As for drivers, you'll want to grab the latest ATI Catalyst driver for your Radeon HD 5000 series video card. At the time of writing it was Catalyst 10.3 and you can grab it here. Do keep in mind that some older ATI drivers do not support bitstreaming and generally speaking it is a good idea to keep your systems updated with the latest drivers and updates anyway.
Getting bitstreaming working - the steps required!
Now that we have finished discussing the types of hardware and software you need for the job, let's go step by step and get this all setup, shall we?
Step 1 - Once you've finished building your HTPC or adding in the ATI Radeon HD 5000 series video card of your choice as discussed on the previous page and installing and setting up Windows 7, the first step is to install your video card drivers.
Ensure that your motherboard onboard audio is enabled in your BIOS. Refer to your BIOS manual if not sure, but it should be enabled by default in most cases.
As for drivers, you'll want to grab the latest ATI Catalyst driver for your Radeon HD 5000 series video card. At the time of writing it was Catalyst 10.3 and you can grab it here.
You will want to select the custom install option and ensure that the HDMI/DP audio driver is installed. Reboot your system when requested by the installer.
Step 2 - Now we need to confirm that the ATI audio driver was installed correctly and that it is working properly.
Head on over to the control panel and open up the 'Sound' settings area. If you installed correctly, you should see a screen similar to what you see above. You'll see that the ATI High Definition Audio Device is our default playback device.
Next up, click properties on the ATI HDMI Output device and you should see a screen like below.
Go to the 'Supported Formats' tab and the important thing to look for here is that the maximum numbers of channels is set to 8 and that Dolby TrueHD and DTS-HD are listed under the encoded formats supported. If your screen doesn't look like this, you probably installed the drivers incorrectly (or are using a really old ATI driver) or you forgot to enable your motherboards onboard audio in the BIOS. Go back and try again.
Step 3 - Now that we have confirmed the video card and drivers and what not are setup correctly, it's time to install PowerDVD 10. Once you've got it setup and installed, move onto the next step.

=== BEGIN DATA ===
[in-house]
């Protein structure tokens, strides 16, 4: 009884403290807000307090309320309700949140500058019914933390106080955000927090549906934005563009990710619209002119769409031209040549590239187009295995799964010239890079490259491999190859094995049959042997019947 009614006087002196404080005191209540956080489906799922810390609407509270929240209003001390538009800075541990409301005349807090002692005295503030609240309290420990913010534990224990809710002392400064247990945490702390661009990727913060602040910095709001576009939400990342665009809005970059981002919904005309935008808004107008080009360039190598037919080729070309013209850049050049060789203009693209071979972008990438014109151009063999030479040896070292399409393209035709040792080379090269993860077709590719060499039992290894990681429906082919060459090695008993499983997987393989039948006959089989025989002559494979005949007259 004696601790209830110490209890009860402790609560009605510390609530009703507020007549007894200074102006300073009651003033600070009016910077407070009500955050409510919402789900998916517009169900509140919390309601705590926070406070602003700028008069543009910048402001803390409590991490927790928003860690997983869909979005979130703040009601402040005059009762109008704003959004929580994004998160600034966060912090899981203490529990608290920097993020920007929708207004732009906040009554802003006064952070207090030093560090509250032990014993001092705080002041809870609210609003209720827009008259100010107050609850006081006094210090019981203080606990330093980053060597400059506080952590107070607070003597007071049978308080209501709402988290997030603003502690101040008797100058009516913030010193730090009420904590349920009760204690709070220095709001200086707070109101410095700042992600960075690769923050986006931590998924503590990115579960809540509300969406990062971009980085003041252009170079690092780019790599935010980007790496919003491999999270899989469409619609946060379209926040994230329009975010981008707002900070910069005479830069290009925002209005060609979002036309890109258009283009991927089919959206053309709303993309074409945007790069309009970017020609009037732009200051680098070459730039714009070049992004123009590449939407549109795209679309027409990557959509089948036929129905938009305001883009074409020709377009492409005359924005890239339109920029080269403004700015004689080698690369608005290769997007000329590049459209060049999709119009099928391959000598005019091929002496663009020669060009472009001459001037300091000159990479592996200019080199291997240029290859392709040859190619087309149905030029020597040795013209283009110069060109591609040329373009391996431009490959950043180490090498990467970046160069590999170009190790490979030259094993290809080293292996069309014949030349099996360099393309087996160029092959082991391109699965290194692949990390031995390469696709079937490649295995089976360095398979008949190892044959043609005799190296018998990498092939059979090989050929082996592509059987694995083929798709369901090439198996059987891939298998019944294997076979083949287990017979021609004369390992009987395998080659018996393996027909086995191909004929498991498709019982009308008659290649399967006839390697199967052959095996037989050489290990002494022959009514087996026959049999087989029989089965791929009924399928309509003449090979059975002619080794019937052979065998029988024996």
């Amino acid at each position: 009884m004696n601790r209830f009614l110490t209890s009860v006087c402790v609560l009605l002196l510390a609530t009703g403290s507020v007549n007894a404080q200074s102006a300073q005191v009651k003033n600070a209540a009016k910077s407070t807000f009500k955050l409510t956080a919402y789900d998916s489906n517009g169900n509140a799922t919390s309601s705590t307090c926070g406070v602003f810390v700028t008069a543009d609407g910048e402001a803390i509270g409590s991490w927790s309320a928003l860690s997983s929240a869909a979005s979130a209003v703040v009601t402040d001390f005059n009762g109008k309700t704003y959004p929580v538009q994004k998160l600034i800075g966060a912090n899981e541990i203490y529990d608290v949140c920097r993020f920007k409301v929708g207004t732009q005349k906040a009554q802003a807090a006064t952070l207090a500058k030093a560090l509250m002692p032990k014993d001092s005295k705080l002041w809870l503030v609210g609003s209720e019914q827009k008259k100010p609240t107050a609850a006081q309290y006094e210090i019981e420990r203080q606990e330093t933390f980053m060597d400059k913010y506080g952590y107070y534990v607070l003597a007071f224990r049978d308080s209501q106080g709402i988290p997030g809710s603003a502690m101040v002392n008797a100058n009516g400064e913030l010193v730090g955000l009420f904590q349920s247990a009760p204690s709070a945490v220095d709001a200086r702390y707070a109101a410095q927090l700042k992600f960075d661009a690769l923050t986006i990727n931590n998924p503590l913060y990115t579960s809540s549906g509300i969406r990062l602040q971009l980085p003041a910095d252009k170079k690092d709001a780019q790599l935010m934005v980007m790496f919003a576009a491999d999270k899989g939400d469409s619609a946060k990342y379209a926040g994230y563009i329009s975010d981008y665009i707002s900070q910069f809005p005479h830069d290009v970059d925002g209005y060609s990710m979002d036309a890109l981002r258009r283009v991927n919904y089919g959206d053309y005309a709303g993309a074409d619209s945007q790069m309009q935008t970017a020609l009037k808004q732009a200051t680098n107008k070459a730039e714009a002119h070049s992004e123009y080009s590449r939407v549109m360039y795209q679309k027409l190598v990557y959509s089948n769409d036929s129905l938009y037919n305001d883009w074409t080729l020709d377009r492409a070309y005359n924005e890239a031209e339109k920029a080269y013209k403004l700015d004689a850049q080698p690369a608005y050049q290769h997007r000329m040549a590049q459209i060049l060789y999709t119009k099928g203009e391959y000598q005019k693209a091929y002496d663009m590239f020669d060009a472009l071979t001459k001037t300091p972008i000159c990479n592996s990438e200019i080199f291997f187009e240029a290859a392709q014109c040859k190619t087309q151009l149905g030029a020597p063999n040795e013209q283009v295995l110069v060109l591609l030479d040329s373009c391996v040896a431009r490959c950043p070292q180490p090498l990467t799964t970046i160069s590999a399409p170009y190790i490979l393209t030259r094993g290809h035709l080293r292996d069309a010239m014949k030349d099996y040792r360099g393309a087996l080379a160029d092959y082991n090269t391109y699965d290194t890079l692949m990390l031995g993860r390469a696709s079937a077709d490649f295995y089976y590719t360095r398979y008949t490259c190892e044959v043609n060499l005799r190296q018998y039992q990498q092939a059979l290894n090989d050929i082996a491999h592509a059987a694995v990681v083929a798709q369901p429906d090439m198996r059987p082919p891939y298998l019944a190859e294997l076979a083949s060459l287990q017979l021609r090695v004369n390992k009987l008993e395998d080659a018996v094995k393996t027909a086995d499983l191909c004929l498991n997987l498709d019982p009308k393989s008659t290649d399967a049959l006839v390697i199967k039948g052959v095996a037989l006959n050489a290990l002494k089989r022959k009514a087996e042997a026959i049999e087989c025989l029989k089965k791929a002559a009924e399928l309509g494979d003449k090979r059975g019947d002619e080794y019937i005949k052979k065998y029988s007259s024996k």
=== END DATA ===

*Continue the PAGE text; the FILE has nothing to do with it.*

It would be a good idea to first remove all previous versions of PowerDVD before installing the new version or a newer build of PDVD 10.
Step 4 - Open up PowerDVD, we are getting close now! Once it has finished loading, load your favorite Blu-ray move into the Blu-ray ROM in your HTPC and wait for PowerDVD to load it. Sometimes it can take up to one minute for a Blu-ray to load and start playing. Let it finish.
Once you are at the menu screen of the movie, you'll want to head to the audio, sound or language menu and ensure that either TrueHD or DTS-HD / DTS-HD MA is selected as the audio track to use.
Start the movie and once it skips all of the boring introduction stuff and gets into the first chapter, pause the movie and then right click on the movie area and select 'Settings' and you will be presented with a screen like below.
Now you want to click on the 'Audio' tab on the left and focus your attention on the speaker environment section. Make sure that it is set to '(current system setting) (Use HDMI)'. Now look down to the 'Output mode' area and if you happened to look before without the movie started, you will see that with the movie playing there is now a new option called 'Non-decoded high-definition audio to external device'. You want to select this option.
Step 5- Once selected, press okay and start playing the movie again. Right click on the area where the movie is being played and click on 'Show information'. This will bring up a small black box at the top right of the screen that shows you some fancy information such as current video and audio bit-rates, as you can see below.
If everything worked, you will see that next to audio it says either Dolby TrueHD 5.1 (or 7.1 for some movies) or DTS-HD Master Audio depending on which HD audio codec that the Blu-ray disc uses. Next to that it also shows the impressive high bit-rate that is being sent across your HDMI cable to your amplifier.
I was a little stumped at first by the output section showing as 'Compressed data', but after a quick email to CyberLink, we confirmed that this is normal. While the HD audio codecs are lossless, they are compressed, hence why PowerDVD displays the status as compressed data. Suffice to say, if you see this, you are most likely bitstreaming!
If you want to make sure that you are indeed sending a bitstream audio stream from your HTPC to your amplifier, just check the front of the device and it will display what audio mode is currently active. As you can see with my amp above (eek, sorry for all the finger prints!), we have Dolby TrueHD active and working, which confirms that bitstreaming is working. Happy days!
Step 6 - You've done it! Now go grab a coffee or whatever you like to drink, kick back and load up a movie. Now just sit back and enjoy the experience of Blu-ray HD audio the way it was meant to be!
If you have any questions, unfortunately I cannot respond to emails, but please do stop on over at our forums where there are plenty of people willing to assist and help out!